Hmm... I feel there is a lot of stuff people don't know about me.


I don't know. I meet a lot of people and they are like 'We know of you', but 'We don't know a lot about you.'

And I like to keep it that way.

There is a glimpse of me that I'd like to keep private. And I believe that is necessary for my kind of sanity.

I'd not like the world to know everything about me.

I think there are massive glimpses of my life, very personal aspects as well, that I like to share with people, but just bits of it.

A lot of people say I am very mysterious. It takes a lot to know me.

IMAGE: Ileana and Ranbir Kapoor in Barfi!

You made your debut in 2006 with a Telugu film, Devadasu, and you made your Bollywood debut in 2012 with Barfi!.
You bagged awards for that as well.
How much do awards mean to you? And how did they change your life?

In the initial stage of my career, it made a huge difference.

Like, you are doing your first film and you get an award for that, it definitely makes a difference in your career.

It's a good feeling to get recognition for your first film.

I felt I had accomplished something -- the trophies look very pretty on the shelf.

You still look at it, as childish as it is, and as naïve as it is and get that winning feeling.

I didn't pull any favours, but I actually won it.

I remember I was filming in the south when I got the news.

The people on the sets were so sweet, they got me flowers and cake. It felt like a big deal.

I felt like when you get a Gold Star in your tests and you go, 'Yay, I got 100 out of 100.'

It's recognition; it gives you encouragement.

They won't matter as much to me anymore.

What kind of films do you like to be a part of?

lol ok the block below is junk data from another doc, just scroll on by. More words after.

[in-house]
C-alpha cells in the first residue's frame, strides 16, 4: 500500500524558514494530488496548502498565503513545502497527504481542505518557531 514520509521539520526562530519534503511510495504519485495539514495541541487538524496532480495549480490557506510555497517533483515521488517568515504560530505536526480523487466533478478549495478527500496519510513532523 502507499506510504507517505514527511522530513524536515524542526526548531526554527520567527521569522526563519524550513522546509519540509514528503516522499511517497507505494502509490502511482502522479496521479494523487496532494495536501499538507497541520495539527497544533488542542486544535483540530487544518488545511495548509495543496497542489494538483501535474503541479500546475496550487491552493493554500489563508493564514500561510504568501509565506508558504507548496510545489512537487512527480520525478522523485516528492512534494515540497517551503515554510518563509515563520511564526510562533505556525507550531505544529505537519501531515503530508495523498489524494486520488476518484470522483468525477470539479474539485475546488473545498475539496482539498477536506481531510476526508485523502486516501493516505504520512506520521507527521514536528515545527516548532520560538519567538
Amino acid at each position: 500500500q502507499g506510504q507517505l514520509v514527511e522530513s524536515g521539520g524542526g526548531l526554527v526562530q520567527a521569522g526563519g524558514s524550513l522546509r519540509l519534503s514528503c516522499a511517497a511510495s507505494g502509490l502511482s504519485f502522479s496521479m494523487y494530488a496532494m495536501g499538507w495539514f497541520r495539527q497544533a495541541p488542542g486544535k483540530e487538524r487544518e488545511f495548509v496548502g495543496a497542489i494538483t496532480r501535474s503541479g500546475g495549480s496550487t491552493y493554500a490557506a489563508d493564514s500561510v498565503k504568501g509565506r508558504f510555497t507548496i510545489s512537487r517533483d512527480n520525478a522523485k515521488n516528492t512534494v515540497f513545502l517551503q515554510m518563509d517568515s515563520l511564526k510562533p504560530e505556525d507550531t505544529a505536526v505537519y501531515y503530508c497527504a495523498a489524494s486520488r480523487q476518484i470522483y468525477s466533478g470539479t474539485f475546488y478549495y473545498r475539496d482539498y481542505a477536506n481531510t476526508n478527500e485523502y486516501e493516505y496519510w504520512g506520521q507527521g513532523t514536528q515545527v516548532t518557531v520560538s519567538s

I can't put a name on it.

It definitely needs to be challenging -- every character I think is fairly challenging.

But I think every role needs to be different than what I did in the past.

That's why I am choosy and that's why I take time (to pick up a film) because I look at the script.

Even if the script is great, if the character (I am playing) has nothing exciting in it, I won't do it.

There are many films that I let go...

Actually great films. I told the directors they would do outstandingly well, but I know I am not going to make a mark in it.

I'd rather do films where I can make a mark for myself.

IMAGE: Arjun Kapoor and Ileana in Mubarakan.

How challenging was Sweetie in Mubarakan?

It was very challenging.

Sweetie has got small elements of who I am, but she is very unlike me.

Sweetie probably needs to be told by someone to shut up sometimes.

She will pretty much say what she has to say if she feels it's the right moment to say it.

She won't think before saying something.

She is impulsive, which is me, and passionate, also me.

But she is incredibly loud and very physical in the way she talks.

She paces from one end to the other when she gets agitated.

She is pretty much all heart, but most passionate people are like that.

In the film, when I am angry, I have to whack Arjun a lot because that's the kind of relationship they have.

She pretty much whacks him all over the place.

She keeps whacking his arms, presses his head or kicks his (pauses)... kicks him on the back or something like that.

So you kicked Arjun's butt?

Yes, metaphorically, I kicked Arjun's butt... (laughs) not literally.

Photograph: Kind courtesy Ileana D'Cruz/Instagram

You are popular on Instagram, your pictures are bold and glamorous.

What I love about Instagram is that it says a lot without really saying anything.

Instagram is a nice way to know more about me, but I wouldn't want the world to know everything.

In India, people associate you with the kind of characters you play.

A lot of times, people come up to me and say you look are like Shruti in Barfi!, but you are so different and I am like, 'Oh, I am a different person; that's not me... that was a 1970s' inspired role.'

I don't know what your definition of 'bold' is, but the bold element would be not following rules and just trying to let people in on this is who I am.

If you like me, you like me, and if you don't like me, you don't.

But this is the person that I am.

Bold for me would be not being diplomatic.

Any plans of settling down?

What do you mean by 'settling down'? It's a very weird term, isn't it?

I meant marriage... the traditional kind of settling down...

I love what I am doing in life right now.

I love the way my career is shaping up.

I love the films I have got now.

I am happy where I am personally, professionally.

I am really in a good balance.

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Prasanna D Zore / in Mumbai